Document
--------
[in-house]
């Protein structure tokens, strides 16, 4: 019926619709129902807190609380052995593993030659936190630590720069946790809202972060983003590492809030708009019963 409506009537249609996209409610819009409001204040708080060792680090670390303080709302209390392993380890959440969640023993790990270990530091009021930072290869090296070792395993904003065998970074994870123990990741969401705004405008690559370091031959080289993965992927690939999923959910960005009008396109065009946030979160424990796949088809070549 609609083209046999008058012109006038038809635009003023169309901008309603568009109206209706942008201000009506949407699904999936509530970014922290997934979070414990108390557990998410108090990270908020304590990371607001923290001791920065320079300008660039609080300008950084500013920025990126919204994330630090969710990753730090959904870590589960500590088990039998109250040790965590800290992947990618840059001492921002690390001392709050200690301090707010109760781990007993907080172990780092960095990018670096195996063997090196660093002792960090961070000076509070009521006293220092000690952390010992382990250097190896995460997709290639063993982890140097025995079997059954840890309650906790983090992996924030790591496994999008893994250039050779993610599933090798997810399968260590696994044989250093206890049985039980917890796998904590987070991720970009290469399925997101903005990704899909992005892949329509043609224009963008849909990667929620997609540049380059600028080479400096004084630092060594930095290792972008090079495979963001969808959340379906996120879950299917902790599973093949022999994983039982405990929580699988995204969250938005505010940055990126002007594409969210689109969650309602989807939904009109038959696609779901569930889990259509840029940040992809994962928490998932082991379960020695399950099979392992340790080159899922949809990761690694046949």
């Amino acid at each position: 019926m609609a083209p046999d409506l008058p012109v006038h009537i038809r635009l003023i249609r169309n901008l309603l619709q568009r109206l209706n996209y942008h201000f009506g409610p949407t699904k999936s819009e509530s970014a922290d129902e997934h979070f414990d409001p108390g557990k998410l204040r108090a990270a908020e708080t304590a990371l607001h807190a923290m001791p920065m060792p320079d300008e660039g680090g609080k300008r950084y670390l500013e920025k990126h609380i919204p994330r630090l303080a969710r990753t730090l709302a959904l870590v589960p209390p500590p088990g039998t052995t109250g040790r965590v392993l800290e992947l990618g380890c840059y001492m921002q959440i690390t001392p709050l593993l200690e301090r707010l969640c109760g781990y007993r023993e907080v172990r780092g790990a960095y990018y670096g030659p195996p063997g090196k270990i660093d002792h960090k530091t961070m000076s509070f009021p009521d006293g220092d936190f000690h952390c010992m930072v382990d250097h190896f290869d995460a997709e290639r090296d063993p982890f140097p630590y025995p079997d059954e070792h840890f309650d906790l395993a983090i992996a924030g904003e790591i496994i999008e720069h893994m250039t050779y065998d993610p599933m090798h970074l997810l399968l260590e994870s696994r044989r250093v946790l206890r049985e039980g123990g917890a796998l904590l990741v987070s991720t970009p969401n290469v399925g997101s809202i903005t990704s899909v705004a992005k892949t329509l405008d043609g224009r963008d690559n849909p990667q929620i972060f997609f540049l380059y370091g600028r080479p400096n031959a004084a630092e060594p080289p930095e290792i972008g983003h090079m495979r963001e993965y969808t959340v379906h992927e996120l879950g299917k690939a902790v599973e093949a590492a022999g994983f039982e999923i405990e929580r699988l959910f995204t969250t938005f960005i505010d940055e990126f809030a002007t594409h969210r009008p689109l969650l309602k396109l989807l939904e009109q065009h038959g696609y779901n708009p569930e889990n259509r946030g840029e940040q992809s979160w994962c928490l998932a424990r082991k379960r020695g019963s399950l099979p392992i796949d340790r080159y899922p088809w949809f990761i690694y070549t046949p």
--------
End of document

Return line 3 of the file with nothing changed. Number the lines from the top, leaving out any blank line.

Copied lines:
């Amino acid at each position: 019926m609609a083209p046999d409506l008058p012109v006038h009537i038809r635009l003023i249609r169309n901008l309603l619709q568009r109206l209706n996209y942008h201000f009506g409610p949407t699904k999936s819009e509530s970014a922290d129902e997934h979070f414990d409001p108390g557990k998410l204040r108090a990270a908020e708080t304590a990371l607001h807190a923290m001791p920065m060792p320079d300008e660039g680090g609080k300008r950084y670390l500013e920025k990126h609380i919204p994330r630090l303080a969710r990753t730090l709302a959904l870590v589960p209390p500590p088990g039998t052995t109250g040790r965590v392993l800290e992947l990618g380890c840059y001492m921002q959440i690390t001392p709050l593993l200690e301090r707010l969640c109760g781990y007993r023993e907080v172990r780092g790990a960095y990018y670096g030659p195996p063997g090196k270990i660093d002792h960090k530091t961070m000076s509070f009021p009521d006293g220092d936190f000690h952390c010992m930072v382990d250097h190896f290869d995460a997709e290639r090296d063993p982890f140097p630590y025995p079997d059954e070792h840890f309650d906790l395993a983090i992996a924030g904003e790591i496994i999008e720069h893994m250039t050779y065998d993610p599933m090798h970074l997810l399968l260590e994870s696994r044989r250093v946790l206890r049985e039980g123990g917890a796998l904590l990741v987070s991720t970009p969401n290469v399925g997101s809202i903005t990704s899909v705004a992005k892949t329509l405008d043609g224009r963008d690559n849909p990667q929620i972060f997609f540049l380059y370091g600028r080479p400096n031959a004084a630092e060594p080289p930095e290792i972008g983003h090079m495979r963001e993965y969808t959340v379906h992927e996120l879950g299917k690939a902790v599973e093949a590492a022999g994983f039982e999923i405990e929580r699988l959910f995204t969250t938005f960005i505010d940055e990126f809030a002007t594409h969210r009008p689109l969650l309602k396109l989807l939904e009109q065009h038959g696609y779901n708009p569930e889990n259509r946030g840029e940040q992809s979160w994962c928490l998932a424990r082991k379960r020695g019963s399950l099979p392992i796949d340790r080159y899922p088809w949809f990761i690694y070549t046949p």